Kyndall McCallum from Bangor suffers from a debilitating migraine headache every single day.
The 32-year-old, who lives with her parents and can’t work because of the headaches, described the pain as “like somebody is hitting you over the head repeatedly with a hammer.”
“It is so painful, you can’t move. I can’t even lift my head off the pillow for fear of being sick. I can’t speak. It’s horrible and it’s so isolating as well,” she added.
Kyndall, who had her first migraine at the age of 12, said the pain escalates during the day.
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“My pain is maybe at a lower intensity in the morning, then throughout the day it will build in intensity and the associated symptoms will return. I feel sick, I’ll get visual auras, sometimes my speech goes funny, sometimes my left arm goes numb. Every single day involves lying down at some stage with an ice pack in a dark room and I just need a few hours to ride out the worst of it.”
Migraine is a common health condition, affecting around one in every five women and around one in every 15 men. They usually begin in early adulthood.
There are several types of migraine, including: migraine with aura – where there are specific warning signs just before the migraine begins, such as seeing flashing lights; migraine without aura – the most common type, where the migraine happens without the specific warning signs; and migraine aura without headache, also known as silent migraine – where an aura or other migraine symptoms are experienced, but a headache does not develop.
Some people have migraines frequently, up to several times a week. Other people only have a migraine occasionally. It’s possible for years to pass between migraine attack
A report from the Migraine Trust entitled ‘Dismissed for too long’ has revealed that Northern Ireland’s 250,000 people migraineurs (the name given to people with migraine) are being let down by the healthcare system.
From being dismissed as ‘just having a headache’, waiting years to be diagnosed, to lack of access to specialist care and new treatment, the report exposes a number of issues migraine patients are struggling to navigate.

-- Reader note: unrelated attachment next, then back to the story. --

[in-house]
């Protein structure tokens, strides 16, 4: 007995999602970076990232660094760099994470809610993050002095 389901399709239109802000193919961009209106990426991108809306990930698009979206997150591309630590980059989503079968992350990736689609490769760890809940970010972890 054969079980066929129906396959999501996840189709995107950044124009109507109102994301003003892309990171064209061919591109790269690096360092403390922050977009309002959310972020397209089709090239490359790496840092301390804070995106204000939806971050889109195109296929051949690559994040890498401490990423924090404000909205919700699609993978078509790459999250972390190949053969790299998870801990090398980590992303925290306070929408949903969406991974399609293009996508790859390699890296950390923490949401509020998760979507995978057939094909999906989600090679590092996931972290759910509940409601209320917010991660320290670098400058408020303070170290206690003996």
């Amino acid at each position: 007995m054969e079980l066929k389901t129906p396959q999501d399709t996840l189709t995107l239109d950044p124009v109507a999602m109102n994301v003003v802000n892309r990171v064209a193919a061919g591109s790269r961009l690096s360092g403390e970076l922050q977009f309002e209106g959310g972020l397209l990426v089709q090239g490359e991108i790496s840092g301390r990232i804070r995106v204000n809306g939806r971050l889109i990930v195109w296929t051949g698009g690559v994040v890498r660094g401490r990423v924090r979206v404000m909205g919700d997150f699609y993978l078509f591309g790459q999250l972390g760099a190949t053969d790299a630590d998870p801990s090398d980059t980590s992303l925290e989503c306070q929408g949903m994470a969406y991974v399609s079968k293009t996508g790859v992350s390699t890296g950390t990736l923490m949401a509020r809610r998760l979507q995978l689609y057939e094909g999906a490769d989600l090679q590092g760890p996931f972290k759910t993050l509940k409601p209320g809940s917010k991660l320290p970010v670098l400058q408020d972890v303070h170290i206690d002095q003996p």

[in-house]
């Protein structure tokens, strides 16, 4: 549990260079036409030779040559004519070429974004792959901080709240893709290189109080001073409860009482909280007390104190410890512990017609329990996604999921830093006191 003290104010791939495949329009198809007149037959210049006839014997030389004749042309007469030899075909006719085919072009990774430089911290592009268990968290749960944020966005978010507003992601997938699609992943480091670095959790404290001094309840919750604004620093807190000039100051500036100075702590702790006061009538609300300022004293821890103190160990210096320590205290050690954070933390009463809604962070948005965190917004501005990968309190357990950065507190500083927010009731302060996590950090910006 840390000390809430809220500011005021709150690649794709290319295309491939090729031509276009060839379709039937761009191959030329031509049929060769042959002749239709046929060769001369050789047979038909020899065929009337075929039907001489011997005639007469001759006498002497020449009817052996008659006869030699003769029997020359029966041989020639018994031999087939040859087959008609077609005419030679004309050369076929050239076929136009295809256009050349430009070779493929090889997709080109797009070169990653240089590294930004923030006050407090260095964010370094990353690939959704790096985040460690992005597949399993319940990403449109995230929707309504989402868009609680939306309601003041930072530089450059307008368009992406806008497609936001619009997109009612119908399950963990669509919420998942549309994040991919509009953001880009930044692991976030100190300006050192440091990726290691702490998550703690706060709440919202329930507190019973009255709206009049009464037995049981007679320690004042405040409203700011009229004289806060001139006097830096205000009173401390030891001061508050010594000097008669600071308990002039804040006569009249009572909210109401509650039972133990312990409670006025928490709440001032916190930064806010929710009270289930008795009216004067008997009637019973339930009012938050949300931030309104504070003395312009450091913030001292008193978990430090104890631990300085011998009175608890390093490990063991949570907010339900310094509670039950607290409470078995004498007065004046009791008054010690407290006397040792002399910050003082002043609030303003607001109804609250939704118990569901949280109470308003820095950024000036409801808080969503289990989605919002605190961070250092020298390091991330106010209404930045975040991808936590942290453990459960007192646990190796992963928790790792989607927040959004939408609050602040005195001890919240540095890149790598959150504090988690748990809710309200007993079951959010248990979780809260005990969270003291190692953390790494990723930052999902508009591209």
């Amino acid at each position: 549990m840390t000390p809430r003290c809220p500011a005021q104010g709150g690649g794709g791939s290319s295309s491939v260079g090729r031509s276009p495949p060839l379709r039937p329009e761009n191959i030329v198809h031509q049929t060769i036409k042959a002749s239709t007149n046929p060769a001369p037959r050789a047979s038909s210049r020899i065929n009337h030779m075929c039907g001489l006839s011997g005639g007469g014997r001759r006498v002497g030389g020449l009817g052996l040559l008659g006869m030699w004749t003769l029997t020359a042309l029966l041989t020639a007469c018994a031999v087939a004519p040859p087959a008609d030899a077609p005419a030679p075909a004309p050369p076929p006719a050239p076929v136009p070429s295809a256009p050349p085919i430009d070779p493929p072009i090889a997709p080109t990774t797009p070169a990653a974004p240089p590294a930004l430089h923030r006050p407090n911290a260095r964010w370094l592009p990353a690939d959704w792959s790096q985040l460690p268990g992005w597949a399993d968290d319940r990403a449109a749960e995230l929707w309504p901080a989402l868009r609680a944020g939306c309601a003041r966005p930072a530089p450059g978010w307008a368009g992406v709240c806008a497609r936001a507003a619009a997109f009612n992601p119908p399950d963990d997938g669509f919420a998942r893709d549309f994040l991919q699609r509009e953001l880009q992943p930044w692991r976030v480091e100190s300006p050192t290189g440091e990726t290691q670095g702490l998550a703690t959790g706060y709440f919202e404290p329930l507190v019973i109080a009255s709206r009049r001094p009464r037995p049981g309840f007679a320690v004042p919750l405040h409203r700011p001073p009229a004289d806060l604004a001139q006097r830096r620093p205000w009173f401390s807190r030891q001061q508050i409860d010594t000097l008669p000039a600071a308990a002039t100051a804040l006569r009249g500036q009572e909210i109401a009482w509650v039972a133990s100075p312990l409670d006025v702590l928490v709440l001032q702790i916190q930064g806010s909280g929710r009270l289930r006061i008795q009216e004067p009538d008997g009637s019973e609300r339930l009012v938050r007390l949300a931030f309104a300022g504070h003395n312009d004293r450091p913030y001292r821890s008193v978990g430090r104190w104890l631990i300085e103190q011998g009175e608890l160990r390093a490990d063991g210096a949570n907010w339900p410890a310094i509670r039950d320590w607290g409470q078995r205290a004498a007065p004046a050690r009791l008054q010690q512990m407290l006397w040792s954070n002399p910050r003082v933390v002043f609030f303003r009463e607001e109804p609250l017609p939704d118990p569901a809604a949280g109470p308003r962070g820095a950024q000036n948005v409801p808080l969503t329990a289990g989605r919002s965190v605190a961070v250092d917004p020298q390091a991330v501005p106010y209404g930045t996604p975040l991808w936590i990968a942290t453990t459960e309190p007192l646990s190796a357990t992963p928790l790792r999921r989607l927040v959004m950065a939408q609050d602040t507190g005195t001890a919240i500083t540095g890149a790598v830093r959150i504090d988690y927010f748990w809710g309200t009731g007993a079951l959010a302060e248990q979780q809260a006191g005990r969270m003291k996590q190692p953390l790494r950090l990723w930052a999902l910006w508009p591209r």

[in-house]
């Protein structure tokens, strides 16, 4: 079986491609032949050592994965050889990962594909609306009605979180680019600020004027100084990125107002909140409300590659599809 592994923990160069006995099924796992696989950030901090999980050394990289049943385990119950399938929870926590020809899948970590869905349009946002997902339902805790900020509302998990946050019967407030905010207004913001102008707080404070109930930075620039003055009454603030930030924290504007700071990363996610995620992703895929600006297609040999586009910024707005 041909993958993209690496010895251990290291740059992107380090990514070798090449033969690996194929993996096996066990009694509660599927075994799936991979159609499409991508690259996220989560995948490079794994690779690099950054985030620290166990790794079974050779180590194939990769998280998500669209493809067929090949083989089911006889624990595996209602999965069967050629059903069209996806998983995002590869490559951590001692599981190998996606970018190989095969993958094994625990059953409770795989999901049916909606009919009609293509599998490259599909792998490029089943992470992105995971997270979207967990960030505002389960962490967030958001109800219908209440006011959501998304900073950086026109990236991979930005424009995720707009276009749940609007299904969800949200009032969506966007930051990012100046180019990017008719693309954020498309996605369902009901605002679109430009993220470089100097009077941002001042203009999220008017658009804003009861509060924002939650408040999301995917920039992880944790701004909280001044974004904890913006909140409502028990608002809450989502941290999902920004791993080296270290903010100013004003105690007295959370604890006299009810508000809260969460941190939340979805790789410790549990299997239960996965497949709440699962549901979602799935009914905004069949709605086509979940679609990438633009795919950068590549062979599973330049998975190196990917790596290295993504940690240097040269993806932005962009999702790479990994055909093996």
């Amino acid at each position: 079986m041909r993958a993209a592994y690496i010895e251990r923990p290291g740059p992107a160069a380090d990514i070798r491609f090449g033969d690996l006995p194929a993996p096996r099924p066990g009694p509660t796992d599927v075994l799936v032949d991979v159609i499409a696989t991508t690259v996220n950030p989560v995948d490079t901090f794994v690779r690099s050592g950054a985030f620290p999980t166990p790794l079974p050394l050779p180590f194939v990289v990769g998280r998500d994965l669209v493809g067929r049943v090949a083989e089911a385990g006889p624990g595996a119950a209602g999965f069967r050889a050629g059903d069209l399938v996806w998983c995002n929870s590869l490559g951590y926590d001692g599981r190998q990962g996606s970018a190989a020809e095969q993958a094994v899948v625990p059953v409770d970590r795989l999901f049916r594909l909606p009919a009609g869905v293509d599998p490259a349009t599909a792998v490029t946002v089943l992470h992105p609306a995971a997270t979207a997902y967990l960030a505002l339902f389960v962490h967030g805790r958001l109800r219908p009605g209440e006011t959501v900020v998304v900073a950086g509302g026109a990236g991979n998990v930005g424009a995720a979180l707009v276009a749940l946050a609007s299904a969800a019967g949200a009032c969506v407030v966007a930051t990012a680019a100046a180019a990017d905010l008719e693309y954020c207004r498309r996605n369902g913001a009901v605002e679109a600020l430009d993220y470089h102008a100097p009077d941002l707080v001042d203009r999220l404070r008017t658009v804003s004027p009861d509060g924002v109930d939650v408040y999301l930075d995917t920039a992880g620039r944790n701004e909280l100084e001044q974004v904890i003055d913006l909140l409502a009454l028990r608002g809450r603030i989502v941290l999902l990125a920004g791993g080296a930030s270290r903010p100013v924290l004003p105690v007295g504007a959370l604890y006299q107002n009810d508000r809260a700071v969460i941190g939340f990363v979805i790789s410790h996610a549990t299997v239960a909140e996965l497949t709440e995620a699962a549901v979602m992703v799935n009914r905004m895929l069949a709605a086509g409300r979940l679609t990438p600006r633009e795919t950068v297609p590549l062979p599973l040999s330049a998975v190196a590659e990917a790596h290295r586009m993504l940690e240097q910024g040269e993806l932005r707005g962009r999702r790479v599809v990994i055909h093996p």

The charity said this is leading to the worsening of people’s migraine, limiting their ability to carry out their lives with a huge impact on personal relationships, work and mental health. It is therefore calling for an urgent review of migraine healthcare in Northern Ireland.
Kyndall McCallum said: “Doctors are unaware that Migraine Disease can affect someone so severely, that it has a negative impact on their everyday life. For me, the head pain is daily and unrelenting. Lack of understanding and insight into this neurological disorder is what I find the most upsetting.”
Kyndall is unsurprised by the findings of the Migraine Trust report, which discovered most migraine patients in the province never see a headache specialist, including those with chronic migraine who are referred to neurologists who may not have an expertise in migraine.
Kyndall said: “For me to see a neurologist that had a particular interest in migraine took 10 years. My mum and dad took me to the doctors I don’t know how many times. At the start they said it must be puberty or stress at school.
“I’ve seen three different GPs, four different neurologists. My parents paid for me to go private when I was a teenager. Since then I’ve had brain scans, physio, acupuncture. There’s 10 preventative medications that I have tried, I’ve had Botox and tried all the alternative therapies.
“In 2018 I attended the National Hospital for Neurology and Neurosurgery in London. I had a surgical procedure called occipital nerve stimulation. I had a battery placed in my chest and it was connected to a device in the back of my head. Then I had to wait two years to see if that would work. I had to travel back and forward to London every 12 weeks to have it re-programmed. They came to a decision that because it wasn’t benefitting me, it would be removed.”
“I am currently prescribed Ajoyvy injections but I had to apply for funding and it took over six months to have access to it.”